Umm. Don’t know whether you noticed, but peace hasn’t been achieved and Omar Saad plays viola not piano. Being a decent musician takes a sight more hard work, not to speak of talent, than training to stand near a checkpoint bullying people all day.

  12. thankgodimatheist on October 27, 2012, 7:15 pm

    “Whose has the most secure life today, a Lebanese Druze, a Syrian Druze or an Israeli Druze?”

    A Lebanese or Syrian Druze has nothing to be apprehensive about !!. Unless you’re talking about a situation of civil strife in which case NOBODY is safe Druze or not, genius! In both countries they are not subject to discrimination in any shape or form.

    • thankgodimatheist on October 27, 2012, 7:42 pm

      And just to show that you have zero knowledge of their situation allow me to tell you that in Lebanon no one in his right mind dares to mess with the Druze. It has been tried, mind you, but didn’t really work. Check the history.

      • Walid on October 28, 2012, 4:15 am

        PZ and other Israelis flatter themselves with what they consider Druze compliancy to Israel’s dominance because they have no clue that it’s part of the Druze’s mentality to blend into whatever social environment they happen to live in as a means of self-preservation. Essentially, the Druze are very anti-Israel, they have been demonstrating for equal rights in Israel for decades and especially most of the 20,000 Druze of the occupied Golan that are today openly pro-Assad. Even President Carter came away with this misconception when he wrote about the supposed integration of the Druze in his Israel/Apartheid book:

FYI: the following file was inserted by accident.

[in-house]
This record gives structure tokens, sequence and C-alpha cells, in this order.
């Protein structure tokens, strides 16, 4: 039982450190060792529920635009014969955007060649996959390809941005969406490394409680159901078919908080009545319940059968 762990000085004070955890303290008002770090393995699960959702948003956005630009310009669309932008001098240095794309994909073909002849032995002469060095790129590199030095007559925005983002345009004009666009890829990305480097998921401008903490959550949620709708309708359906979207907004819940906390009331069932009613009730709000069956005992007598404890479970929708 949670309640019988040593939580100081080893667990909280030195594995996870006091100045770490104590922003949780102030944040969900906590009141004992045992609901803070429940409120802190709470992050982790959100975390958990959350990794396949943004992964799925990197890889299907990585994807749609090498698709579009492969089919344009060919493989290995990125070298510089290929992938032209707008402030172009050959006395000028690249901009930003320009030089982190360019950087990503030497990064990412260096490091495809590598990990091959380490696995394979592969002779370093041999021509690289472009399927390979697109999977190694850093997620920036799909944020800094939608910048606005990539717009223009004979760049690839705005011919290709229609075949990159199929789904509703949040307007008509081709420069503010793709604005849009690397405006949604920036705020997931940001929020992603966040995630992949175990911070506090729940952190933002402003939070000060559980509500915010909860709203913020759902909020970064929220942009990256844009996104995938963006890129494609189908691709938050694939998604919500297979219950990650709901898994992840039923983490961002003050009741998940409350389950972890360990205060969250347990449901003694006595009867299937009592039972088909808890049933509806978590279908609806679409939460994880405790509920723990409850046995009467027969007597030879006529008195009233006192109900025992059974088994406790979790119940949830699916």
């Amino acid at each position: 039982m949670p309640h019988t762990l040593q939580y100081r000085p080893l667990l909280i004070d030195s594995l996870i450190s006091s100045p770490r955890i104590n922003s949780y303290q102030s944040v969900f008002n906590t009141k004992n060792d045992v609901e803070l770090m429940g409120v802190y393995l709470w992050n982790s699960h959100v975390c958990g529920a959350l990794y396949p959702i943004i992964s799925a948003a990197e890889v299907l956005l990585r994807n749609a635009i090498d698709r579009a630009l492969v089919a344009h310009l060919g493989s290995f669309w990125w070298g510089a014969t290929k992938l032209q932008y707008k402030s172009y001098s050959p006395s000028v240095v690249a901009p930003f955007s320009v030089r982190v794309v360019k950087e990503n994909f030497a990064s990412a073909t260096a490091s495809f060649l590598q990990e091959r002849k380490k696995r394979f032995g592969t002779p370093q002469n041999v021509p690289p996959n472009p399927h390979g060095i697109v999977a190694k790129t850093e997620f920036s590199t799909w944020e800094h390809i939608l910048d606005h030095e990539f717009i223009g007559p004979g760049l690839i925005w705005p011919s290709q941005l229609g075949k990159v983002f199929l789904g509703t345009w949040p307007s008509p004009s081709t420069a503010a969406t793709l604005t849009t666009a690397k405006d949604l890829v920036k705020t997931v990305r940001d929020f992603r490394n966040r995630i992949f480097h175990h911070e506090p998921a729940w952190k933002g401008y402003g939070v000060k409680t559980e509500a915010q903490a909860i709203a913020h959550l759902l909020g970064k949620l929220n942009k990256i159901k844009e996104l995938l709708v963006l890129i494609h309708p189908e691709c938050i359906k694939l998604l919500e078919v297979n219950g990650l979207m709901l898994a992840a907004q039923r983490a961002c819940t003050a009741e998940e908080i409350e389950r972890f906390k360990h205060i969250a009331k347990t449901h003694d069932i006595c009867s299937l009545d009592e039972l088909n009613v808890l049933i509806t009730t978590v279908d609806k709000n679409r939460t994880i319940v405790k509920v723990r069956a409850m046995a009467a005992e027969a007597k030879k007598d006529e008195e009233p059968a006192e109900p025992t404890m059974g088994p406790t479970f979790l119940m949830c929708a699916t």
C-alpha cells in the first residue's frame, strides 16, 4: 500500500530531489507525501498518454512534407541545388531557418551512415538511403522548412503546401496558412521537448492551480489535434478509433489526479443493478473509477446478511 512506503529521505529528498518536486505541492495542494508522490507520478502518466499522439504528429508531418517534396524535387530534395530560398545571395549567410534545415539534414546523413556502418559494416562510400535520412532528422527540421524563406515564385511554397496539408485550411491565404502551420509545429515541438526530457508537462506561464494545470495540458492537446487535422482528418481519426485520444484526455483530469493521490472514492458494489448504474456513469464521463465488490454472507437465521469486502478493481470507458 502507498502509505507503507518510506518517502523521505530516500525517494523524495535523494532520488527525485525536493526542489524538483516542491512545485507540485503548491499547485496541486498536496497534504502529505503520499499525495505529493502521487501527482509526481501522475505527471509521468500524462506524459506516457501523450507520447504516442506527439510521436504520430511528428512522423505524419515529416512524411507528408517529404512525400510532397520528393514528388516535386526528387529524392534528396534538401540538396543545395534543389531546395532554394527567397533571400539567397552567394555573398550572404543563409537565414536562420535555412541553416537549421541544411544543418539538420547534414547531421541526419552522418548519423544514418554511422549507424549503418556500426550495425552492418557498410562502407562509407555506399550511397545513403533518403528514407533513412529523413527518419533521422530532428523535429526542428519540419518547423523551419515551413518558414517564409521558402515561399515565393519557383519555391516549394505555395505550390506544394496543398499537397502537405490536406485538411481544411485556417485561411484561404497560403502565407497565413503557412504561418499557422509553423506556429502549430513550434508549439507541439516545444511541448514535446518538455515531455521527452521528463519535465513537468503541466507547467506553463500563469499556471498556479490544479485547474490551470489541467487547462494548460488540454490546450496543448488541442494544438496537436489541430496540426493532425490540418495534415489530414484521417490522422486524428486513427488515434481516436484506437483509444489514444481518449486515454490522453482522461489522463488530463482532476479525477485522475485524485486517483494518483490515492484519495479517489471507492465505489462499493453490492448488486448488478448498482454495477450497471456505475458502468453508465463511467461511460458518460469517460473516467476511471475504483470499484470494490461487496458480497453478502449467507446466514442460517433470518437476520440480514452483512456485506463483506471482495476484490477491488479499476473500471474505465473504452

“… Hebrew has been fervently embraced by the Druze in Israel, a community of 100,000 Arabic speakers who are considered a “heretical” or “deviant” Moslem sect (an offshoot of Shi’a Islam). The Druze sided with the Jews in the War for Independence in 1948-49 and have since voluntarily accepted the obligations of military service in the Israeli Defense Forces and the Border Police. They have in the past voted heavily for the Zionist parties and admired “strong” Israeli leaders, particularly General Moshe Dayan and Menahem Begin. The same has been largely true among Israel’s 200,000 Bedouin minority, largely concentrated in the Negev, nominally Moslem but and traditionally hostile to the urban-dwelling nationalistic and more religious Moslem population.